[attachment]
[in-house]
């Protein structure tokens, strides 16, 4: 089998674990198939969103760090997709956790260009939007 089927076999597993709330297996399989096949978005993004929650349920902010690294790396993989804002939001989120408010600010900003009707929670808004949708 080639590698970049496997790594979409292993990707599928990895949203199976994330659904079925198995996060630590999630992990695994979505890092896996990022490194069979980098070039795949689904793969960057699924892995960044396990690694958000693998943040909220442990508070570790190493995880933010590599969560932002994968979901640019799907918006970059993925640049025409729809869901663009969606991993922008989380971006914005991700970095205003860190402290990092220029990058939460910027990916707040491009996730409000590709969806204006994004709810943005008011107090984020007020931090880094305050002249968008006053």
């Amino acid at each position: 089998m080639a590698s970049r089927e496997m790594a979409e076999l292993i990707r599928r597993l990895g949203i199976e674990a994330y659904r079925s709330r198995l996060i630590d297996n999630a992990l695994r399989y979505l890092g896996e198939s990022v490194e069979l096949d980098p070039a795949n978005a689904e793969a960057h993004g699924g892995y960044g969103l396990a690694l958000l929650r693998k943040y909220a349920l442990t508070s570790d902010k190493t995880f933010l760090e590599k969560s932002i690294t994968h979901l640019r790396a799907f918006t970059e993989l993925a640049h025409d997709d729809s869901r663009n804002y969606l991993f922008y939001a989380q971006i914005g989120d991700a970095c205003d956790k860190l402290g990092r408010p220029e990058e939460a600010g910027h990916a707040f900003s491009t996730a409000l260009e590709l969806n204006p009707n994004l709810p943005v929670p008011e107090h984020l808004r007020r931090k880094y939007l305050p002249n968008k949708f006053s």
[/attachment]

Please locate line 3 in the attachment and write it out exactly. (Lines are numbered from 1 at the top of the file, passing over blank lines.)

């Amino acid at each position: 089998m080639a590698s970049r089927e496997m790594a979409e076999l292993i990707r599928r597993l990895g949203i199976e674990a994330y659904r079925s709330r198995l996060i630590d297996n999630a992990l695994r399989y979505l890092g896996e198939s990022v490194e069979l096949d980098p070039a795949n978005a689904e793969a960057h993004g699924g892995y960044g969103l396990a690694l958000l929650r693998k943040y909220a349920l442990t508070s570790d902010k190493t995880f933010l760090e590599k969560s932002i690294t994968h979901l640019r790396a799907f918006t970059e993989l993925a640049h025409d997709d729809s869901r663009n804002y969606l991993f922008y939001a989380q971006i914005g989120d991700a970095c205003d956790k860190l402290g990092r408010p220029e990058e939460a600010g910027h990916a707040f900003s491009t996730a409000l260009e590709l969806n204006p009707n994004l709810p943005v929670p008011e107090h984020l808004r007020r931090k880094y939007l305050p002249n968008k949708f006053s």